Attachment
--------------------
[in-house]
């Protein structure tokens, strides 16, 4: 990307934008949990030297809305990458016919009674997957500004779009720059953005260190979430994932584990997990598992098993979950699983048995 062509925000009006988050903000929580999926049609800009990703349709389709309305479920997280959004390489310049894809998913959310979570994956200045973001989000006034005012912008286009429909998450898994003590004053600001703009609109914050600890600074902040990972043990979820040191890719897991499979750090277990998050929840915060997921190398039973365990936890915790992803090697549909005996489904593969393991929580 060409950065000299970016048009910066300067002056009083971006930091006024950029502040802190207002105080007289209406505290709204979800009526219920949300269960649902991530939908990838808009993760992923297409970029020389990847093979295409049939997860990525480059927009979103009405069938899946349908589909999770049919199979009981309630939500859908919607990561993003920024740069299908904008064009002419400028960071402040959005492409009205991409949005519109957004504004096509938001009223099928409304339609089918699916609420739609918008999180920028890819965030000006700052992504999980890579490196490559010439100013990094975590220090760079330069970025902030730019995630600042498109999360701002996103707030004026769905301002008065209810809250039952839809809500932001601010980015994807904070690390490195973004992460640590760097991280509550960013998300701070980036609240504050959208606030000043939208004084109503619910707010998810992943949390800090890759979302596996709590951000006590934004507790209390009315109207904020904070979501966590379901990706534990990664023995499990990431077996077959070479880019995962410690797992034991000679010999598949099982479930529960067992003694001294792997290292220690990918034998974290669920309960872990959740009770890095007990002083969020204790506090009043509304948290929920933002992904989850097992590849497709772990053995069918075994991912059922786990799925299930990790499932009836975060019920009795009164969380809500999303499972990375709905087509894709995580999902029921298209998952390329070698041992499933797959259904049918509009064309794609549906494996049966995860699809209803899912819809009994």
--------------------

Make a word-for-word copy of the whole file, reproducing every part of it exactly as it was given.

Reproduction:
[in-house]
């Protein structure tokens, strides 16, 4: 990307934008949990030297809305990458016919009674997957500004779009720059953005260190979430994932584990997990598992098993979950699983048995 062509925000009006988050903000929580999926049609800009990703349709389709309305479920997280959004390489310049894809998913959310979570994956200045973001989000006034005012912008286009429909998450898994003590004053600001703009609109914050600890600074902040990972043990979820040191890719897991499979750090277990998050929840915060997921190398039973365990936890915790992803090697549909005996489904593969393991929580 060409950065000299970016048009910066300067002056009083971006930091006024950029502040802190207002105080007289209406505290709204979800009526219920949300269960649902991530939908990838808009993760992923297409970029020389990847093979295409049939997860990525480059927009979103009405069938899946349908589909999770049919199979009981309630939500859908919607990561993003920024740069299908904008064009002419400028960071402040959005492409009205991409949005519109957004504004096509938001009223099928409304339609089918699916609420739609918008999180920028890819965030000006700052992504999980890579490196490559010439100013990094975590220090760079330069970025902030730019995630600042498109999360701002996103707030004026769905301002008065209810809250039952839809809500932001601010980015994807904070690390490195973004992460640590760097991280509550960013998300701070980036609240504050959208606030000043939208004084109503619910707010998810992943949390800090890759979302596996709590951000006590934004507790209390009315109207904020904070979501966590379901990706534990990664023995499990990431077996077959070479880019995962410690797992034991000679010999598949099982479930529960067992003694001294792997290292220690990918034998974290669920309960872990959740009770890095007990002083969020204790506090009043509304948290929920933002992904989850097992590849497709772990053995069918075994991912059922786990799925299930990790499932009836975060019920009795009164969380809500999303499972990375709905087509894709995580999902029921298209998952390329070698041992499933797959259904049918509009064309794609549906494996049966995860699809209803899912819809009994």